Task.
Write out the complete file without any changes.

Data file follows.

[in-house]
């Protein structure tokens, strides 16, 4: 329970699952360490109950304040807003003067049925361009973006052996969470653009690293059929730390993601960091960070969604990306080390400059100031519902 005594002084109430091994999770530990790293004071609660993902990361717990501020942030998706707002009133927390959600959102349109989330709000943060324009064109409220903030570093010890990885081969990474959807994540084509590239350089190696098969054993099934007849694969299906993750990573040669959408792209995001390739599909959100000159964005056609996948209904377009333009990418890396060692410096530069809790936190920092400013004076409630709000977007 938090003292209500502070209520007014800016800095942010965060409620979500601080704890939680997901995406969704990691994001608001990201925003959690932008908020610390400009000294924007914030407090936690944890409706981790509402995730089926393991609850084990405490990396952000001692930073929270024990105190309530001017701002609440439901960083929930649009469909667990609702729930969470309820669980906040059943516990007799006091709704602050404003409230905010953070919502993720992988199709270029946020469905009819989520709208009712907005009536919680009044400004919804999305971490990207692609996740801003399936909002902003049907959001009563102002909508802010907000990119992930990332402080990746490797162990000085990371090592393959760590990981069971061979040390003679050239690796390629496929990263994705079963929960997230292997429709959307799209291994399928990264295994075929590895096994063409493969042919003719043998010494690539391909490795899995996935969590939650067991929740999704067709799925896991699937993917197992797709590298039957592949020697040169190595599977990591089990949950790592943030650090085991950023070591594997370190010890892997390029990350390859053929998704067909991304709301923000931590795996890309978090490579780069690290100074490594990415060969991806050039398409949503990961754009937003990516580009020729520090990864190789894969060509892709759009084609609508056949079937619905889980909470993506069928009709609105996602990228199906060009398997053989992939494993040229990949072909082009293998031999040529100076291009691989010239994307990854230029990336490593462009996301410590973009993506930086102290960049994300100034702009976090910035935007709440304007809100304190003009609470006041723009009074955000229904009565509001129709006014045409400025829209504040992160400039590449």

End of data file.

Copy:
[in-house]
């Protein structure tokens, strides 16, 4: 329970699952360490109950304040807003003067049925361009973006052996969470653009690293059929730390993601960091960070969604990306080390400059100031519902 005594002084109430091994999770530990790293004071609660993902990361717990501020942030998706707002009133927390959600959102349109989330709000943060324009064109409220903030570093010890990885081969990474959807994540084509590239350089190696098969054993099934007849694969299906993750990573040669959408792209995001390739599909959100000159964005056609996948209904377009333009990418890396060692410096530069809790936190920092400013004076409630709000977007 938090003292209500502070209520007014800016800095942010965060409620979500601080704890939680997901995406969704990691994001608001990201925003959690932008908020610390400009000294924007914030407090936690944890409706981790509402995730089926393991609850084990405490990396952000001692930073929270024990105190309530001017701002609440439901960083929930649009469909667990609702729930969470309820669980906040059943516990007799006091709704602050404003409230905010953070919502993720992988199709270029946020469905009819989520709208009712907005009536919680009044400004919804999305971490990207692609996740801003399936909002902003049907959001009563102002909508802010907000990119992930990332402080990746490797162990000085990371090592393959760590990981069971061979040390003679050239690796390629496929990263994705079963929960997230292997429709959307799209291994399928990264295994075929590895096994063409493969042919003719043998010494690539391909490795899995996935969590939650067991929740999704067709799925896991699937993917197992797709590298039957592949020697040169190595599977990591089990949950790592943030650090085991950023070591594997370190010890892997390029990350390859053929998704067909991304709301923000931590795996890309978090490579780069690290100074490594990415060969991806050039398409949503990961754009937003990516580009020729520090990864190789894969060509892709759009084609609508056949079937619905889980909470993506069928009709609105996602990228199906060009398997053989992939494993040229990949072909082009293998031999040529100076291009691989010239994307990854230029990336490593462009996301410590973009993506930086102290960049994300100034702009976090910035935007709440304007809100304190003009609470006041723009009074955000229904009565509001129709006014045409400025829209504040992160400039590449």